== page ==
The SQL for the database object type specification is displayed in the Specification tab. The Body tab displays the object type body. The complete SQL statement for the object type definition is displayed in a pop-up window when Show SQL is clicked. With a start script for the new object type, send the SQL statement to an Editor with Send to Editor (Figure 13). Click on OK in the Create Object Type window to close the wizard if no other object type attributes, functions or procedures need to be added.
Figure 13. Send to Editor
Modify the SQL script sent to the Editor to make it as listed at the start of this section. Click on Execute Script (Figure 14) to run the script.
Figure 14. Execute Script
As the Output tab (Figure 15) indicates, the object type is created.
Figure 15. Object type is created
The new object type is stored in the database itself. To verify, select Database>Schema Browser from the toolbar (Figure 16).
Figure 16. Database>Schema Browser
Select Types from the drop-down in the Schema Browser. The new object type called CATALOG_TYPE that we created is listed (Figure 17).
Figure 17. Object Type CATALOG_TYPE
Click on the CATALOG_TYPE object type to list its details in various tabs. The Info tab (Figure 24) lists the basic information about the object type. The Attributes & Methods tab (Figure 18) lists the attributes and methods.
Figure 18. Attributes & Methods
The Spec tab lists the object specification (Figure 19).
Figure 19. Spec tab
And the Body tab lists the object body (Figure 20).
Figure 20. Body tab
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Next, create an object table from the new object type CATALOG_TYPE. A new object table may be created with an SQL statement such as the following:
CREATE TABLE catalog_obj_table OF CATALOG_TYPE;
But, we’ll create an object table using the built-in tool. Right-click on CATALOG_TYPE in the Schema Browser, and select Create>Object Table (Figure 21).
Figure 21. CATALOG_TYPE>Create>Object Table
Alternatively, select Create Object Table (Figure 22).
Figure 22. Create Object Table
An Information dialog gets displayed to indicate that the script was run without any errors. Refresh the Schema Browser, such as by closing and reopening it. Select Tables from the drop-down. The object table CATALOG_TYPE_T gets listed (Figure 23).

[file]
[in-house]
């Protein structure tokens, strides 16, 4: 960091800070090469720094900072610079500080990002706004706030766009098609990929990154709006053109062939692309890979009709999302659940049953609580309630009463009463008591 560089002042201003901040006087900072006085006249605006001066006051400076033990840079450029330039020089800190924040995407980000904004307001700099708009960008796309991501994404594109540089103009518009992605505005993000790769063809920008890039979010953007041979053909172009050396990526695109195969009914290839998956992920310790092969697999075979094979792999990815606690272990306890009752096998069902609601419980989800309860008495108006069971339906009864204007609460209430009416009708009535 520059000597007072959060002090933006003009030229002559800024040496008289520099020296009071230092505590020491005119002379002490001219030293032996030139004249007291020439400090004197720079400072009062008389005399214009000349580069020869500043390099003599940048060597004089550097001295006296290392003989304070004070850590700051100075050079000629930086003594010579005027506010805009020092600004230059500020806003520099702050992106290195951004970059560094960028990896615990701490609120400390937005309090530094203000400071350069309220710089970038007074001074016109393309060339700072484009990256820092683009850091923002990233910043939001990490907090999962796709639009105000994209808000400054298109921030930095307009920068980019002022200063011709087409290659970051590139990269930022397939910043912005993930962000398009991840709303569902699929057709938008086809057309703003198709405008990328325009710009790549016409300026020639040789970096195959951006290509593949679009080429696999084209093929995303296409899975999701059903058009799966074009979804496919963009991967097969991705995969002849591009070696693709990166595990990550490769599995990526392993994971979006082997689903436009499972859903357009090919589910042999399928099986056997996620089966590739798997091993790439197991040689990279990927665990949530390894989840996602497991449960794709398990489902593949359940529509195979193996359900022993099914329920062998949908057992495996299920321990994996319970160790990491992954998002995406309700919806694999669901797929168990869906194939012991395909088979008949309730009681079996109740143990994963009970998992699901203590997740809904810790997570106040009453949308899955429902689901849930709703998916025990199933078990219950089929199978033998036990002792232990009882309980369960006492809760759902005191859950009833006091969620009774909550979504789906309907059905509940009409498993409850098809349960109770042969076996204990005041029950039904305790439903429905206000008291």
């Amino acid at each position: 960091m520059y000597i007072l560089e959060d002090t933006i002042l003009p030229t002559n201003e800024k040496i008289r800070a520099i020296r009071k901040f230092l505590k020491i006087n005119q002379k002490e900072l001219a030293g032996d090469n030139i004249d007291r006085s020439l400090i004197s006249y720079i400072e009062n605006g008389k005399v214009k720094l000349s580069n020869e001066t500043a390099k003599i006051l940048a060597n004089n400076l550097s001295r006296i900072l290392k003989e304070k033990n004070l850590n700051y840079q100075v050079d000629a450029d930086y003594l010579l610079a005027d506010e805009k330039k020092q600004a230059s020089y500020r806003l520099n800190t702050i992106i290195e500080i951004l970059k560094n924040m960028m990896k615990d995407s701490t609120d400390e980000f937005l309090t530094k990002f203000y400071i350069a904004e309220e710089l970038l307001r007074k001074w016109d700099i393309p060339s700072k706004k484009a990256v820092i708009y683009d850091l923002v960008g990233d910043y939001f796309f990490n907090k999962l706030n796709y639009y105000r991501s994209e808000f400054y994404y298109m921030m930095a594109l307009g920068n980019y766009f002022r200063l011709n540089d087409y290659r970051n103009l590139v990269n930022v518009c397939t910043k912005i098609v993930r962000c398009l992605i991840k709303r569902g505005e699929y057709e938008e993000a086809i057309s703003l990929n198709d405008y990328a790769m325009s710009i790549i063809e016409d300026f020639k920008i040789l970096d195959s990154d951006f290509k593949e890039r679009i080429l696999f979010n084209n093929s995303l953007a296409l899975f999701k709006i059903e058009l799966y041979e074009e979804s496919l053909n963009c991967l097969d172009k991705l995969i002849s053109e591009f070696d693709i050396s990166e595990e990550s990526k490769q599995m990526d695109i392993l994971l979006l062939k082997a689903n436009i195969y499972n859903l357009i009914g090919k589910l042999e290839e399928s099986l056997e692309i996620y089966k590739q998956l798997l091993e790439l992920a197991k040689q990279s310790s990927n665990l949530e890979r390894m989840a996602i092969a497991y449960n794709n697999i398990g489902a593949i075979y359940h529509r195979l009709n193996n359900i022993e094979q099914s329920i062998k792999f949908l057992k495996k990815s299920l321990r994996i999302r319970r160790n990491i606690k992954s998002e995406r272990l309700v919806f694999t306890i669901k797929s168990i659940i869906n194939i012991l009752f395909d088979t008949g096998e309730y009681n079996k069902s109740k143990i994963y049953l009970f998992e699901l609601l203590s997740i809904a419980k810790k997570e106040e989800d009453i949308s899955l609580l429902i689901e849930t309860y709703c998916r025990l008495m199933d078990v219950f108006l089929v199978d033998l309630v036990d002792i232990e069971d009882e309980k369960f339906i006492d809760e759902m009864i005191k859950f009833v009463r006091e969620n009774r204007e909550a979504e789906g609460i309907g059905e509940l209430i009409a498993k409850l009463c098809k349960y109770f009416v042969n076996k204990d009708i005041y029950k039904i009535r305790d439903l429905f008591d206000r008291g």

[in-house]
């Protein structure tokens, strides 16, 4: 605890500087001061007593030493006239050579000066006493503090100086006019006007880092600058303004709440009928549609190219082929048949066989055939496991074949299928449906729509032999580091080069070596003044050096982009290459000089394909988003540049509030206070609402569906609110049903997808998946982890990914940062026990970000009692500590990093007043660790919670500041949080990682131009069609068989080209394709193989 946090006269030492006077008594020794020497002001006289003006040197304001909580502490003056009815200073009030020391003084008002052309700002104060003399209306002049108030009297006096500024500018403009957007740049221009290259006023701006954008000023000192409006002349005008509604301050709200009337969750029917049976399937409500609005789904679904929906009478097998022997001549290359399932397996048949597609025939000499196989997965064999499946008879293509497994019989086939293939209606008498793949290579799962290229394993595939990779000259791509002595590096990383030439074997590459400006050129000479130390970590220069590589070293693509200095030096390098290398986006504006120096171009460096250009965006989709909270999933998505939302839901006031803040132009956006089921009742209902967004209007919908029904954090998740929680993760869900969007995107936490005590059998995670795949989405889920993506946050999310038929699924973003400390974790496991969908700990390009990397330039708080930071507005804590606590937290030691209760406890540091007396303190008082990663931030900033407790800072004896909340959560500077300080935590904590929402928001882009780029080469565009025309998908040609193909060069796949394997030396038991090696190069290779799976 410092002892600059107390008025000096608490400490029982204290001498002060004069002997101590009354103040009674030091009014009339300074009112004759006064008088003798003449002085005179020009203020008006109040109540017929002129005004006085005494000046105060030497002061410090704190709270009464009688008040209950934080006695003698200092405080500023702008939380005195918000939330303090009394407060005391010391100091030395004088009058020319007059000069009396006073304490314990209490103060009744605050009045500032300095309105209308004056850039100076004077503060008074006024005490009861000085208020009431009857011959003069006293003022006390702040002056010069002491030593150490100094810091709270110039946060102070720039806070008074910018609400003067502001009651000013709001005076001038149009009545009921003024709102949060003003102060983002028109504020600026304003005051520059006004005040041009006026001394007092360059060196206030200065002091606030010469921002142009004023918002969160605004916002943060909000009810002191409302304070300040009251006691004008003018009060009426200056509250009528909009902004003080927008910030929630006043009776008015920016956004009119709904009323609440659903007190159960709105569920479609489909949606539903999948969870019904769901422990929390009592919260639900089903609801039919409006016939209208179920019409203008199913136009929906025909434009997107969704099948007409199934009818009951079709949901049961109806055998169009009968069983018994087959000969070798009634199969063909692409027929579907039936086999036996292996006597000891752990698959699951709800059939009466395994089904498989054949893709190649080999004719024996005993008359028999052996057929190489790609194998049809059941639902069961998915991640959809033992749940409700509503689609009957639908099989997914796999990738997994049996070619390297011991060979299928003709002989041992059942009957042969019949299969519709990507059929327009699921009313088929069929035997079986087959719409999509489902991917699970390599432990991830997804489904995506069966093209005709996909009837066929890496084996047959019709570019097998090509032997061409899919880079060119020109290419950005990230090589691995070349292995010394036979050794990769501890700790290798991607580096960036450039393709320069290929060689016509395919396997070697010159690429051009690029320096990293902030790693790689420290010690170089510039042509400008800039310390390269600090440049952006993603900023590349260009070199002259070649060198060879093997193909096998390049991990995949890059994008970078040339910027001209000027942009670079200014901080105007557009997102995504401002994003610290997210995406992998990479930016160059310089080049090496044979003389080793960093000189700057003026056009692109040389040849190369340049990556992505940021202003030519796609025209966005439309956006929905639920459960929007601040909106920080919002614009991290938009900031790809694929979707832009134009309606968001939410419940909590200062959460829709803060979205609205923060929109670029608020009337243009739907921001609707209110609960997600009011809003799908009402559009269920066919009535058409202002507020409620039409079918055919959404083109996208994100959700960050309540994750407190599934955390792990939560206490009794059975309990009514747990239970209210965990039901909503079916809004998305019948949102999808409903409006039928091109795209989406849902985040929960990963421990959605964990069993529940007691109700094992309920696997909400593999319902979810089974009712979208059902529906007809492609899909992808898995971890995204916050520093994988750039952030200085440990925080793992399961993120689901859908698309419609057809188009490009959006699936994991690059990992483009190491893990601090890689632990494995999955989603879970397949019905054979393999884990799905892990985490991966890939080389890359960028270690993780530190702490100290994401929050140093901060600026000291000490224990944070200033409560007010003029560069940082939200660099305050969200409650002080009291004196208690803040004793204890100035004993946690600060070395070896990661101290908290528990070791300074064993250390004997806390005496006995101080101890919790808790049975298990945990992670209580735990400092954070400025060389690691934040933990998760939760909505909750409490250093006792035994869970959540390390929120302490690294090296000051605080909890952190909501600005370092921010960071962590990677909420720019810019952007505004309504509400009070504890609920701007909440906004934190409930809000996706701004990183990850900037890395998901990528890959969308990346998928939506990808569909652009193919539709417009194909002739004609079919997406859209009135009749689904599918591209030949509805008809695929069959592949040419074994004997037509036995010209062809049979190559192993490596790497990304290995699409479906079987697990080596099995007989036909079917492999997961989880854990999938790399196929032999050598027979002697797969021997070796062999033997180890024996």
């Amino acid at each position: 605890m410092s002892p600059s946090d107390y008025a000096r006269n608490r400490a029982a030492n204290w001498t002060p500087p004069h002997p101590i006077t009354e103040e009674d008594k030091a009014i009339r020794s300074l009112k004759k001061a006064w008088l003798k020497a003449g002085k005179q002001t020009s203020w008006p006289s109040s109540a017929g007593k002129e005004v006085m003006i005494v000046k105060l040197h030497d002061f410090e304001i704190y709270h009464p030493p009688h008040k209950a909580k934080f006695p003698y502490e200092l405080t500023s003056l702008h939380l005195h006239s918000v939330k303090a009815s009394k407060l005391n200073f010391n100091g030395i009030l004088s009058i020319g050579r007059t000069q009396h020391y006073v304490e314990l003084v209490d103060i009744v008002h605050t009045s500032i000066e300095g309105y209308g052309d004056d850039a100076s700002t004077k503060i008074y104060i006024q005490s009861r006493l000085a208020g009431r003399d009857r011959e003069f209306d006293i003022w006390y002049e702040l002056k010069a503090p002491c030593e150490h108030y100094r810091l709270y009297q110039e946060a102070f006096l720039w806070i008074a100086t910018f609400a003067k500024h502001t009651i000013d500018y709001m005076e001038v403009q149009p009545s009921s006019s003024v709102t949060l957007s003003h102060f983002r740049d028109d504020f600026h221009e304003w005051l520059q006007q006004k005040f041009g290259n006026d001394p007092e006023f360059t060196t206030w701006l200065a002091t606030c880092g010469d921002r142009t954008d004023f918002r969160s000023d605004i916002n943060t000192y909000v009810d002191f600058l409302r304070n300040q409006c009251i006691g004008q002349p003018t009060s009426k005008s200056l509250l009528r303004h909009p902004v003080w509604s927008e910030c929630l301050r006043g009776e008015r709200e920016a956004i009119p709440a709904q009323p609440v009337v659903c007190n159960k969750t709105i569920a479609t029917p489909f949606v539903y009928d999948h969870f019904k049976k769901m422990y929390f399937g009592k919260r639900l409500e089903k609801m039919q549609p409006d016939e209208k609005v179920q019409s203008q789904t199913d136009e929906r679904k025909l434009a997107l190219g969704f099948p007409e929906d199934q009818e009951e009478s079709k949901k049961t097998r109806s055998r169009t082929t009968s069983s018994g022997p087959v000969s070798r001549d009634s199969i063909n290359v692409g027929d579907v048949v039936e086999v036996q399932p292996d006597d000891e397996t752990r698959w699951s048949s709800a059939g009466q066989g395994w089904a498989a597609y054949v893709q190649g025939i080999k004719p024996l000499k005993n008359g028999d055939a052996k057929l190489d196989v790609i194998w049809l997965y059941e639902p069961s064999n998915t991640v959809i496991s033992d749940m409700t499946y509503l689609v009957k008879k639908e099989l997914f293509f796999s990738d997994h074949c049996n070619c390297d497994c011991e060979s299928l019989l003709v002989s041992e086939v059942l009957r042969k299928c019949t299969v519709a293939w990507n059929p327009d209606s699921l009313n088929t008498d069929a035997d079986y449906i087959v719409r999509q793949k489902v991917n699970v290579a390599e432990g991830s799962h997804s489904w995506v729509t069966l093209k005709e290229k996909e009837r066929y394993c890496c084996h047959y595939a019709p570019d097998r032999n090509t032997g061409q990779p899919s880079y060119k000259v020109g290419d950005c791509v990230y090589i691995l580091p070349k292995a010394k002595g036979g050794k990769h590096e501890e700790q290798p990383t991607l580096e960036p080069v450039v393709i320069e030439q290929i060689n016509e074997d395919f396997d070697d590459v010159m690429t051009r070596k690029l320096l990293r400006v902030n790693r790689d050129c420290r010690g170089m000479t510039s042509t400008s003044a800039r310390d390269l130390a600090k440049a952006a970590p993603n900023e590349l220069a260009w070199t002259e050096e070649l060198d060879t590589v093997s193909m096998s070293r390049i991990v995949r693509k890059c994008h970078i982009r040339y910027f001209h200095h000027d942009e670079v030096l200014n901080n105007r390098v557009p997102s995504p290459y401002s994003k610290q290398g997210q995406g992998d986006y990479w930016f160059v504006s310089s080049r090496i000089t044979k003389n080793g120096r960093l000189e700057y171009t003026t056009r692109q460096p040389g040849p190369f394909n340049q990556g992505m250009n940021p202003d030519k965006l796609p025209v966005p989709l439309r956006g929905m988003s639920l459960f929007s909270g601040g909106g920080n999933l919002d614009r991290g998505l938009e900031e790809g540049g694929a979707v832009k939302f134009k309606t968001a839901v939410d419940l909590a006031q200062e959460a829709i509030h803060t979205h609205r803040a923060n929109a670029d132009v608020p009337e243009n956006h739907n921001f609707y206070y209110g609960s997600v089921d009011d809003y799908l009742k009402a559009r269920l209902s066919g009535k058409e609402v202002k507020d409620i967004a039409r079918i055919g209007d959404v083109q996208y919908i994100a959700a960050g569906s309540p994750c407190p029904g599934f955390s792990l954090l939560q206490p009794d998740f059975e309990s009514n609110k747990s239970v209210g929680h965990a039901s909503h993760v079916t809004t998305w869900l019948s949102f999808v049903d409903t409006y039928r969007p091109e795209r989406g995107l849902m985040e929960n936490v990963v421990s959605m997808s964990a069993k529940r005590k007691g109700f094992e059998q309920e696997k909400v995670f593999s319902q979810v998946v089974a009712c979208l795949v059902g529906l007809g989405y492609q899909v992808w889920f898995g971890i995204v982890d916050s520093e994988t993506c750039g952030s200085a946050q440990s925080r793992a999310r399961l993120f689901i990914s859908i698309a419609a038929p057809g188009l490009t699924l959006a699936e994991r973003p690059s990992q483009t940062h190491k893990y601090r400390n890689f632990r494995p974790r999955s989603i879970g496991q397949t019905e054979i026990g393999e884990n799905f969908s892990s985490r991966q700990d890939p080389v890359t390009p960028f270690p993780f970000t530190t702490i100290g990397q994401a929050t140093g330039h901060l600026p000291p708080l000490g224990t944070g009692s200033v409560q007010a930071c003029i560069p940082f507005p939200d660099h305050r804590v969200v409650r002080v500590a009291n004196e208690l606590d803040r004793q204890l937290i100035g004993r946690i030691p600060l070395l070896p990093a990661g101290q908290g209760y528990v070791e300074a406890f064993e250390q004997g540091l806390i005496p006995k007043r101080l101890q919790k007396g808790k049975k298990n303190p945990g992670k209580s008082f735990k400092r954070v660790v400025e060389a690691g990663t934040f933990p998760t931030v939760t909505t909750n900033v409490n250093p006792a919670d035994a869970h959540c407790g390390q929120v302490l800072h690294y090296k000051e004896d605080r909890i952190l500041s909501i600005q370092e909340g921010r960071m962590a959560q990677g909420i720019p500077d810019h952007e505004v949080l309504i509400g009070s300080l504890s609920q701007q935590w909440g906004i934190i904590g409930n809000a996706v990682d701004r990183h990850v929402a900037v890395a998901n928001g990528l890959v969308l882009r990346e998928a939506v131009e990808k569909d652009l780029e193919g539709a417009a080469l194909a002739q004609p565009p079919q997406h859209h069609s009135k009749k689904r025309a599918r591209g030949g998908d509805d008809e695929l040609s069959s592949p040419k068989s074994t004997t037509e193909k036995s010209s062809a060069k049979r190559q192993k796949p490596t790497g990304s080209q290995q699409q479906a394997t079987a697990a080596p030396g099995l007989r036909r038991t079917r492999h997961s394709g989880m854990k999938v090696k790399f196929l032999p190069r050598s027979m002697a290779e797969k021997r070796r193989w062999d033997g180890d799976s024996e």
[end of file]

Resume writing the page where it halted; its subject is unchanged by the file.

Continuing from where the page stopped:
Figure 23. New Object Table
The new object table does not have any data in it as shown by the Data tab (Figure 24).
Figure 24. Data tab
To add data to the object table, copy the following PL/SQL script to a new SQL worksheet (Editor).
INSERT INTO CATALOG_TYPE_T VALUES (CATALOG_TYPE(1, 'Oracle Magazine', 'Oracle Publishing'));
INSERT INTO CATALOG_TYPE_T VALUES (CATALOG_TYPE(2, 'Java Magazine', 'Oracle Publishing'));
Click on Execute Script to run the script. The Output tab indicates that the PL/SQL procedure successfully completed (Figure 25).
Figure 25. PL/SQL procedure successfully completed
To query the object table copy the following PL/SQL script to a SQL worksheet (Editor).
SELECT VALUE(c) INTO catalog FROM CATALOG_TYPE_T c WHERE c.id = 1;
Click on Execute Script to run the script. The Output tab indicates that the PL/SQL procedure completed successfully. The DBMS Output tab (Figure 26) displays the query result.
Figure 26. DBMS Output tab
In a continuation article we’ll discuss altering an object, and dropping an object.
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Data sheet: Toad for Oracle DB Admin Module.
Blog and Video Demo: Why an Oracle Ace thinks Toad® has the best SQL editor in the business
Oracle Documentation: Explain Plan Content
Oracle Documentation: Explaining a SQL statement: Basic Steps
Chapter 10 “Toad as a SQL Tuning Tool” in Toad for Oracle Unleashed.
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Written by Deepak Vohra
Deepak Vohra is an Oracle Certified Associate, Oracle Database 10g, and Sun Certified Java Programmer. Deepak has published on OTN and in Oracle Magazine.